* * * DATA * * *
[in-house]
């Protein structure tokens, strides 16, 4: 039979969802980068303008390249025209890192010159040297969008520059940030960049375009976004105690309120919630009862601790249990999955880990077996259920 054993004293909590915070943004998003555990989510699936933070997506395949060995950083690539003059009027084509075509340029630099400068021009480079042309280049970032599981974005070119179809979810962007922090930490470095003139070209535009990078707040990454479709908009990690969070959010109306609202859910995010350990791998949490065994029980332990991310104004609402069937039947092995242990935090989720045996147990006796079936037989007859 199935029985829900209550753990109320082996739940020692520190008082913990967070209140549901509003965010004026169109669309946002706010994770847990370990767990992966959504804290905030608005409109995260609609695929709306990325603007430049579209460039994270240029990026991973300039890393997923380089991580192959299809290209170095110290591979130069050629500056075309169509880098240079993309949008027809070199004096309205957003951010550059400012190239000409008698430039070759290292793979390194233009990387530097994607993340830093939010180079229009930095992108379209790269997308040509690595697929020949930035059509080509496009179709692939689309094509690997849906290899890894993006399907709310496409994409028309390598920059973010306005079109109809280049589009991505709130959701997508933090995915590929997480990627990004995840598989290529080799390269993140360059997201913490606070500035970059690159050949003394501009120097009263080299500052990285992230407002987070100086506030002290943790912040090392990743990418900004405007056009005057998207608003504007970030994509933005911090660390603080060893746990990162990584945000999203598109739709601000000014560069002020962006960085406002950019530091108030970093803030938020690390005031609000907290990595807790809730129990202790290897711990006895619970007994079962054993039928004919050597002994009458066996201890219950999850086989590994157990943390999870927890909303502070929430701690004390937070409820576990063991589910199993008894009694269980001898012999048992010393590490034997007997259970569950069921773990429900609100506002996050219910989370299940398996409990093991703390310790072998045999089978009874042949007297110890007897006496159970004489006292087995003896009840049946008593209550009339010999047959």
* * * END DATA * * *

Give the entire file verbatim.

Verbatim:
[in-house]
């Protein structure tokens, strides 16, 4: 039979969802980068303008390249025209890192010159040297969008520059940030960049375009976004105690309120919630009862601790249990999955880990077996259920 054993004293909590915070943004998003555990989510699936933070997506395949060995950083690539003059009027084509075509340029630099400068021009480079042309280049970032599981974005070119179809979810962007922090930490470095003139070209535009990078707040990454479709908009990690969070959010109306609202859910995010350990791998949490065994029980332990991310104004609402069937039947092995242990935090989720045996147990006796079936037989007859 199935029985829900209550753990109320082996739940020692520190008082913990967070209140549901509003965010004026169109669309946002706010994770847990370990767990992966959504804290905030608005409109995260609609695929709306990325603007430049579209460039994270240029990026991973300039890393997923380089991580192959299809290209170095110290591979130069050629500056075309169509880098240079993309949008027809070199004096309205957003951010550059400012190239000409008698430039070759290292793979390194233009990387530097994607993340830093939010180079229009930095992108379209790269997308040509690595697929020949930035059509080509496009179709692939689309094509690997849906290899890894993006399907709310496409994409028309390598920059973010306005079109109809280049589009991505709130959701997508933090995915590929997480990627990004995840598989290529080799390269993140360059997201913490606070500035970059690159050949003394501009120097009263080299500052990285992230407002987070100086506030002290943790912040090392990743990418900004405007056009005057998207608003504007970030994509933005911090660390603080060893746990990162990584945000999203598109739709601000000014560069002020962006960085406002950019530091108030970093803030938020690390005031609000907290990595807790809730129990202790290897711990006895619970007994079962054993039928004919050597002994009458066996201890219950999850086989590994157990943390999870927890909303502070929430701690004390937070409820576990063991589910199993008894009694269980001898012999048992010393590490034997007997259970569950069921773990429900609100506002996050219910989370299940398996409990093991703390310790072998045999089978009874042949007297110890007897006496159970004489006292087995003896009840049946008593209550009339010999047959």